The Control Cult

Whatever explanations or remedies various “experts” offer for the problems that beset mankind, the common thread connecting them is that both human and physical nature are capable of being causally understood and, therefore, subject to interventionist correction. Universities are the temples of faith in this proposition, with students enrolling for their stated purpose of “making the world a better place.” It is not surprising, therefore, that immediately following these atrocities, the Virginia Tech campus became an attractor for the proponents of this Weltanschauung. “If the university had intervened after this man turned in some disturbed writing to his English professor;” “if we can just control guns;” “if police had had access to his mental health records beforehand”: these were the oft-repeated concerns of those who are convinced that the world is predictable and, hence, controllable. In the latter vein, NBC news anchor, Brian Williams, reportedly vocalized the catechism in proposing a new federal program to monitor the mental health of all college students, in order to prevent occurrences such as this one.
But recent inquiries into the nature of “chaos” and complexity are revealing the baseless foundations of this faith in control. Our world – including each human being – is simply too complex, too subject to a myriad of too many influences over which we can never have sufficient awareness to predict outcomes. If physical and human nature are too complicated to be predictable, the rationale for state control is swept away. To the controllists, the expression of this fact is a heresy that must be exorcised from our thinking.

Those who cling to a faith in their dying secular deity remain convinced that all that is needed to make a complex world more predictable is more information. This is the essence of much of the babbling of tongues disguised as “expert analysis” in the days following the killings at Virginia Tech. What we tend not to understand is that the more information we possess about anything, the more questions and uncertainties that arise. Albert Einstein understood this quite well in saying that “as a circle of light increases, so does the circumference of darkness around it.” Bertrand Russell provided the social meaning to this when he declared: “The trouble with the world is that the stupid are cocksure and the intelligent are full of doubt.”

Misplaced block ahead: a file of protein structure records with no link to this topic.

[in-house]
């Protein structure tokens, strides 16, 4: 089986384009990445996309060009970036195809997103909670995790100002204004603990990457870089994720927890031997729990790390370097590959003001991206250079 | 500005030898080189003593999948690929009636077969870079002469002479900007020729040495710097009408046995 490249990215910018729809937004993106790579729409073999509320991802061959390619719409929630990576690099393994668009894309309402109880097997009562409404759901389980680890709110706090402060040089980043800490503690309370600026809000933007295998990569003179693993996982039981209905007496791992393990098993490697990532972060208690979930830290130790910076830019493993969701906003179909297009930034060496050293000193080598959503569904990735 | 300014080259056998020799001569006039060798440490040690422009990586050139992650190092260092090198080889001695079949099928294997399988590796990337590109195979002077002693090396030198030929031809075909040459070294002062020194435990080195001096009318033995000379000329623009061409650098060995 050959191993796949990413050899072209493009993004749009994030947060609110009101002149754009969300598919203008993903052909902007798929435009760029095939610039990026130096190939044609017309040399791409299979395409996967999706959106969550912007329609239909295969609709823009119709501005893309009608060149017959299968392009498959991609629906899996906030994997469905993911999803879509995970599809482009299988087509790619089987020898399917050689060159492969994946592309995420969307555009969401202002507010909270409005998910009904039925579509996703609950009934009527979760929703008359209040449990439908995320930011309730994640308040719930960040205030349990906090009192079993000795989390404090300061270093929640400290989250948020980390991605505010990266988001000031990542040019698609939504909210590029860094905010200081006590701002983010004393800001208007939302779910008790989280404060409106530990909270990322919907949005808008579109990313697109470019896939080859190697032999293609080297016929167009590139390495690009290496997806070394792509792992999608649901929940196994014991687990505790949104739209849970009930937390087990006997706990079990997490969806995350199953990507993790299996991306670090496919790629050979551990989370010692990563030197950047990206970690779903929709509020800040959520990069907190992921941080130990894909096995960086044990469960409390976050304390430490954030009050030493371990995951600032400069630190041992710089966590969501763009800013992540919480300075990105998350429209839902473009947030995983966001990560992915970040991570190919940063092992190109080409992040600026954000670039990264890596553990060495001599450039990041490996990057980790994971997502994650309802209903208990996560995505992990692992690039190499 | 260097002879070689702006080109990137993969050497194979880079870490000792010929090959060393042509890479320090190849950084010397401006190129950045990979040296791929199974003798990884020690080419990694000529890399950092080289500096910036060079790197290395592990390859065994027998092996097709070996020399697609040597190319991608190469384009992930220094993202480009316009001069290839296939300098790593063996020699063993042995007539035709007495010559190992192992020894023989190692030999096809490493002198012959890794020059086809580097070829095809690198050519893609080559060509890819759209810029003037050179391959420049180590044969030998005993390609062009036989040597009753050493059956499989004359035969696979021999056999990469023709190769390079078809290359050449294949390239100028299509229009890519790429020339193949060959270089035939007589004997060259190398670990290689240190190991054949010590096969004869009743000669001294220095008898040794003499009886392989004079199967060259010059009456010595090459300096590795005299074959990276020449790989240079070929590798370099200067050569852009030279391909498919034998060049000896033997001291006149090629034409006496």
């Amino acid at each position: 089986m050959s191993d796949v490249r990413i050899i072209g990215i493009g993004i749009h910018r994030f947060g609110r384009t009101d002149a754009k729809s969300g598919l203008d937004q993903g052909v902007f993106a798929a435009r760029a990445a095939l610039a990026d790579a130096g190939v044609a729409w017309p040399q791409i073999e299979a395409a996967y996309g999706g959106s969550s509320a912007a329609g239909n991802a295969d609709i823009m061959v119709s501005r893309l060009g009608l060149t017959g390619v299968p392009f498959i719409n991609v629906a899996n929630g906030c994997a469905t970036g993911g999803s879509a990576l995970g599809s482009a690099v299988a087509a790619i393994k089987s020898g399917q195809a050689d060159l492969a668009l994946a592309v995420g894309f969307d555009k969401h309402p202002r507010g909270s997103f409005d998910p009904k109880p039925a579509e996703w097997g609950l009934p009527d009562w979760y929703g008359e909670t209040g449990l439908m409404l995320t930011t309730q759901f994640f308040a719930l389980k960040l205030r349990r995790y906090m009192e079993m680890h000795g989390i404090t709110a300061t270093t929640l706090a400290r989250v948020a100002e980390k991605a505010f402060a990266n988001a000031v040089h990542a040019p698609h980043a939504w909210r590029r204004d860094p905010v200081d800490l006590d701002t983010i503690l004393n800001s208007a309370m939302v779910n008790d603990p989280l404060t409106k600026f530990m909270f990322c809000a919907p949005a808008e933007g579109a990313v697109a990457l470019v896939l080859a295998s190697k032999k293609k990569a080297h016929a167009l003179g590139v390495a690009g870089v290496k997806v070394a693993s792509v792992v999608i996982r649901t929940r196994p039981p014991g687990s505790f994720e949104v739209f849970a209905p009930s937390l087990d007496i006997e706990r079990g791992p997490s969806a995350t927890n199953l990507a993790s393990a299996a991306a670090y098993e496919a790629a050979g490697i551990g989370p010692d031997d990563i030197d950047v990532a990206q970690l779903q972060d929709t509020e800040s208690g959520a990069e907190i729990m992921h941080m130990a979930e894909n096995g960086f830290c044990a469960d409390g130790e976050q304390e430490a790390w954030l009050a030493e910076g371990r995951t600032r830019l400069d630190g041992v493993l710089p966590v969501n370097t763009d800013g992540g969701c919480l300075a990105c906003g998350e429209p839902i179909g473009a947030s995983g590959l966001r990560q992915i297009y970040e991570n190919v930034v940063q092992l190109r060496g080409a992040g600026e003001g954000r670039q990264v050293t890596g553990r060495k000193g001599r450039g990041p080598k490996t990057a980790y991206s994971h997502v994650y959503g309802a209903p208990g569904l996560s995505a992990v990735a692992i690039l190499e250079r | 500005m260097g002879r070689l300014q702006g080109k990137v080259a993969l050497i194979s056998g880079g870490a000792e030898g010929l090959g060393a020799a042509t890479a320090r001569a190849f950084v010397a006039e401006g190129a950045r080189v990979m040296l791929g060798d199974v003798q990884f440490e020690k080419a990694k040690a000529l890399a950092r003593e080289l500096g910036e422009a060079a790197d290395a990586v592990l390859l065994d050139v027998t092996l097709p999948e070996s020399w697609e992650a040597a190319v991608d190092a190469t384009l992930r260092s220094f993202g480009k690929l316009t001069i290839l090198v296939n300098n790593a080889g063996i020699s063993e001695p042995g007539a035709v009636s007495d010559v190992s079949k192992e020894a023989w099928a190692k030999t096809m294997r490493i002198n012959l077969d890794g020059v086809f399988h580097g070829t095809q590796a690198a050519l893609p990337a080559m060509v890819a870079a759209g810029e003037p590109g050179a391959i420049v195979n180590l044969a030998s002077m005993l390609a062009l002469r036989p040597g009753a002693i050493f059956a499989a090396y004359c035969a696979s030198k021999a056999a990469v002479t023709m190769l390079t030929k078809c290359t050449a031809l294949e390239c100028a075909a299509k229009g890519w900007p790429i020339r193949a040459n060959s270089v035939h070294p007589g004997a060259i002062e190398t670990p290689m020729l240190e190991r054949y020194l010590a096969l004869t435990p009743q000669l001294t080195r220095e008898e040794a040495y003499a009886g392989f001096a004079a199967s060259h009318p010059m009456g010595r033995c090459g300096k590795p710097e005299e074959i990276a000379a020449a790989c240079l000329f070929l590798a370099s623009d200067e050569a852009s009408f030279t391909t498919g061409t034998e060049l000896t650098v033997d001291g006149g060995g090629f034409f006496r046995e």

There is nothing this [control] crowd fears more than the specter of ordinary people retaining decision-making authority over their own lives.
That's why I enjoy continually pointing
out that soon there will be nothing
they can do about it.

The whole essay.

Saturday, April 21, 2007

An idea for your local government...

...when you can no longer support them
financially or any other way.

Posted widely around town...

This place has only one ordinance:

Anything is permitted here so if you're
going to get nasty, you'll probably get

Y'all have fun now, but learning how
to be polite will extend your odds of
survival greatly.

Friday, April 20, 2007

Fred on honor

It is worrisome to those affecting aristocracy that aristocracy doesn’t necessarily convey intelligence, schooling, decency, courage, or common sense. In fact, Sir Wagadoodle might be inferior in all of these to a hansom driver or a scullery maid. The aristocrat’s superiority, although usually enforceable, is also usually imaginary. The notion of honor provides a wall. He is the sort of man who don’t take nuffin fum nobody, but with nice elocution.